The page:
Mark Goldring, who has led Oxfam since 2013, has come under pressure as the organisation reels from a prostitution and sexual abuse scandal.
However, despite his deputy Penny Lawrence having resigned on Monday, Mr Goldring intends to remain in post during the crisis unless he is told to go by the charity’s board.
On Tuesday, he was offered strong support by Oxfam’s chair of trustees Caroline Thomson.
“We have complete confidence in Mark Goldring, he’s doing a brilliant job and Oxfam’s a wonderful organisation which is going through some difficult times,” she told Sky News.
Ms Thomson described the charity as “very ashamed” by claims senior aid workers used prostitutes in Haiti, amid an international relief effort in 2011.
But she added: “We’re going to move on and, I hope, continue to earn… the support of the British public.”
The Haiti revelations, first reported by The Times newspaper, sparked further claims prostitutes were also used by Oxfam staff in Chad in 2006.
Although the allegations refer to events before his tenure, Mr Goldring has since been directly dragged into the controversy after a whistleblower claimed he failed to act on concerns raised to him in 2014.
Helen Evans, Oxfam’s former global head of safeguarding between 2012 and 2015, claimed she begged the charity’s bosses, ministers and the regulator to act on sexual abuse allegations.
She said that while she was working at Oxfam she was told of three examples of sexual misconduct in the space of 24 hours.
Ms Evans claimed she was told about two women being coerced to have sex and a worker who had failed to say he had previously been struck off for sex abuse.
She also detailed concerns about abuse of staff as young as 14 in Oxfam shops.
In response to her allegations, Mr Goldring apologised for “not acting fast enough” on her concerns, after Ms Evans claimed Oxfam bosses cancelled a meeting with her at the last moment.
He told Channel 4 News: “I think we did take them seriously and we responded on many different fronts – the records checking was one of them, training was another, the promotion of the helpline was another – she did some great work.
“What I recognise now, with the severity of issues as they have emerged, is that we should have resourced that team up faster as we now have, indeed, done.”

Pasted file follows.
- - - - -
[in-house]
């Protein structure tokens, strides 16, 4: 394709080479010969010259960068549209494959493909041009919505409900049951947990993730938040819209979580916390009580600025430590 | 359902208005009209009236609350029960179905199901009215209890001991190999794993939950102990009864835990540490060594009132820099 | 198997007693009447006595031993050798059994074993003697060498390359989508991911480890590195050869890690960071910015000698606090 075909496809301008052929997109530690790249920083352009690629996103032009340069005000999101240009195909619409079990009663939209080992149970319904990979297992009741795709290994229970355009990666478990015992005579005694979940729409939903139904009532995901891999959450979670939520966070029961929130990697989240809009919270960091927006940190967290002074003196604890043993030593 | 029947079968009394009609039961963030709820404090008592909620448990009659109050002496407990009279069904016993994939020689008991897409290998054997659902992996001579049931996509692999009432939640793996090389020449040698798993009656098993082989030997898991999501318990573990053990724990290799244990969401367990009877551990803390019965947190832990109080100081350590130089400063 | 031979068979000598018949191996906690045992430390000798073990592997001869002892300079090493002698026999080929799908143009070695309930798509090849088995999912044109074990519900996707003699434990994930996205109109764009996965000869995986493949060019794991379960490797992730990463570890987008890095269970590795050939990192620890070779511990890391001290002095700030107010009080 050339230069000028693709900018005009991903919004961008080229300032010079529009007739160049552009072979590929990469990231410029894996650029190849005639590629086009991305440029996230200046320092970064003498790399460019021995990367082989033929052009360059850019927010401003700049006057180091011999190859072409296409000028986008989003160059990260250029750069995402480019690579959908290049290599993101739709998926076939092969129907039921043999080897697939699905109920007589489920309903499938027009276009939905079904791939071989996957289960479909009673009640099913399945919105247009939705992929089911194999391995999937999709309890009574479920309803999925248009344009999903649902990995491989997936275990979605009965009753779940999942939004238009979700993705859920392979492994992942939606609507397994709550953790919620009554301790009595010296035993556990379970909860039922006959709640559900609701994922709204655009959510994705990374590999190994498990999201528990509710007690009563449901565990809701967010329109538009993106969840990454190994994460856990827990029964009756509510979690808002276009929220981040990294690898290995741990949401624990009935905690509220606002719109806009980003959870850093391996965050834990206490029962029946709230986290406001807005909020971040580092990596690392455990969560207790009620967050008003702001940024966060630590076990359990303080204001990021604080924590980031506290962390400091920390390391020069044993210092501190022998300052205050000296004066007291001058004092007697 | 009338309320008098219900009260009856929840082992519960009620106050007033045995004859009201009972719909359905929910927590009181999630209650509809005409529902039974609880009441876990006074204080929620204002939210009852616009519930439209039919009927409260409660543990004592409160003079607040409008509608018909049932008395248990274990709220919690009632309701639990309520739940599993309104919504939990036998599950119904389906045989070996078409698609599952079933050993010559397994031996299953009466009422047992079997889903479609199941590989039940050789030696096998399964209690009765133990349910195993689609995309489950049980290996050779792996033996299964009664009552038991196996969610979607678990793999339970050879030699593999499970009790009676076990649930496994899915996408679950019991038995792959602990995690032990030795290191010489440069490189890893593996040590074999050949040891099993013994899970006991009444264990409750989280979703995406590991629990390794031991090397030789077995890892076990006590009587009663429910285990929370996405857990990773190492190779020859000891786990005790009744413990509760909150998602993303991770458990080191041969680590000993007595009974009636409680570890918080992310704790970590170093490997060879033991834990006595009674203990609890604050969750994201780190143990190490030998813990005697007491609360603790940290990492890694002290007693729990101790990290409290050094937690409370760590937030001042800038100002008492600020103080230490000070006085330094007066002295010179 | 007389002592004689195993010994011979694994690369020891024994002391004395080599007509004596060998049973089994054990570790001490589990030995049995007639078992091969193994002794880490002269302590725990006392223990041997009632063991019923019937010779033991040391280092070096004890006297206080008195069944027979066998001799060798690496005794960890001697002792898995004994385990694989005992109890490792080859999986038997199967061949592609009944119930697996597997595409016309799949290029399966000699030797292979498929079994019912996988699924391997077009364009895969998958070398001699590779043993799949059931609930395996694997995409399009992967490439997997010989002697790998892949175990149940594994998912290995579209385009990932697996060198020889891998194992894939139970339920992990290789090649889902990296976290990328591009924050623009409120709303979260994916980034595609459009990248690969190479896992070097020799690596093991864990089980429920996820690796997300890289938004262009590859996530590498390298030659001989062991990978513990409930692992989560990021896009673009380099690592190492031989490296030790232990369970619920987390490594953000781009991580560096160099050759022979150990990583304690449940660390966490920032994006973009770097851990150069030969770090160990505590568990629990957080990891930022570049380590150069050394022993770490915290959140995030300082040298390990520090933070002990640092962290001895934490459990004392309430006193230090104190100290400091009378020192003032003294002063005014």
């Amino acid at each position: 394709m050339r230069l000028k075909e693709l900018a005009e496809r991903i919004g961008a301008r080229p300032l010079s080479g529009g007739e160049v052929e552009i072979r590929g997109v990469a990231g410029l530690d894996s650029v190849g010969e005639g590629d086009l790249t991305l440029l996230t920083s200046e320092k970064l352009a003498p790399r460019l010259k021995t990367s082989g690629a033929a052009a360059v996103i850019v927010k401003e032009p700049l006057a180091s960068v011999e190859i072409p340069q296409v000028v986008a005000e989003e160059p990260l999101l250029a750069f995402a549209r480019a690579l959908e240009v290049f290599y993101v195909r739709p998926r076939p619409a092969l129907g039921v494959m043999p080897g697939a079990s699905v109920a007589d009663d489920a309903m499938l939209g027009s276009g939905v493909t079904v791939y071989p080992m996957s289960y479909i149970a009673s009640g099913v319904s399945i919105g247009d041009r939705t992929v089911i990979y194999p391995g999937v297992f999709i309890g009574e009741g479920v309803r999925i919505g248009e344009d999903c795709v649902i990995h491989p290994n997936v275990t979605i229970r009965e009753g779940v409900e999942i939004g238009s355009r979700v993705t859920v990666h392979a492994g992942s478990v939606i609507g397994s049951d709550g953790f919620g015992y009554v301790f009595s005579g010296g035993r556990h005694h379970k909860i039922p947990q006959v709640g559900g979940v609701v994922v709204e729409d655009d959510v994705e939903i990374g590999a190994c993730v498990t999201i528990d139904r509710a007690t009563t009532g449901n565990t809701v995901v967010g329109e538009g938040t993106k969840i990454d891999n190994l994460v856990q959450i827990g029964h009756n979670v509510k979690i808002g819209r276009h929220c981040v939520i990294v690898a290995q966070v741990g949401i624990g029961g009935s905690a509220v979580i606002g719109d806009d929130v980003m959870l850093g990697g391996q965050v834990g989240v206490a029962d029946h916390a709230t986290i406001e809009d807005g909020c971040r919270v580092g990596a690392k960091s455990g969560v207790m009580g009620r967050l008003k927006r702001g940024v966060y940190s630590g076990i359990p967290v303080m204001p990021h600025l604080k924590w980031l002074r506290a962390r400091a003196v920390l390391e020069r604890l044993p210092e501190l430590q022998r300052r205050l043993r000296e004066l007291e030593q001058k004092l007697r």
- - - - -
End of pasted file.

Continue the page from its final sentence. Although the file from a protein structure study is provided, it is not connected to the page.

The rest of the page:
Saying he would not resign as he was not in post at the time of the Haiti allegations from 2011, Mr Goldring added: “If our board turn round and say ‘actually you are not the right person to lead us forward’ then I of course would resign immediately.”
Mr Goldring is likely to be among senior Oxfam figures to face a grilling by MPs next week, as the House of Commons’ International Development Committee meets on Tuesday in response to the charity’s ongoing scandal.
Haiti, which suffered a devastating earthquake in 2010, has sent a warning to international aid agencies following the claims against Oxfam.
Hitting out at “a violation of basic human decency”, the Caribbean country’s president Jovenel Moise said in a statement: “Let this be well-understood by all agencies: if your staff exploits or harms our communities while ‘aiding’ them, we will not tolerate your particular brand of support.”
Oxfam’s leaders in Haiti are expected to be called in for crisis talks with Mr Moise’s government.
The charity’s reputation suffered a further blow on Tuesday after Juan Alberto Fuentes, chairman of Oxfam International, was arrested in Guatemala as part of a local corruption investigation.
Mr Goldring met with International Development Secretary Penny Mordaunt on Monday, who has said she is taking the crisis “very seriously” but insisted she will not act “hastily” when deciding whether or not to stop handing Government aid cash to Oxfam.
Oxfam received £31.7m of taxpayers’ cash in 2016/17, with its funding part of the Government’s £13bn per year foreign aid budget.
Former international development secretary Justine Greening has said she does not recall being aware of allegations surrounding Oxfam workers in Haiti.
Speaking to Sky News, the Tory MP said she was “absolutely shocked” to hear the claims and insisted any allegations “would have been followed up”.
Ms Greening spoke out after her successor Priti Patel claimed Oxfam’s prostitution scandal is “only the tip of the iceberg” and warned there has been a “culture of denial” in the aid sector about exploitation and sexual abuse over decades.
An inquiry into the Oxfam sex scandal by the Charity Commission was due to get under way on Tuesday.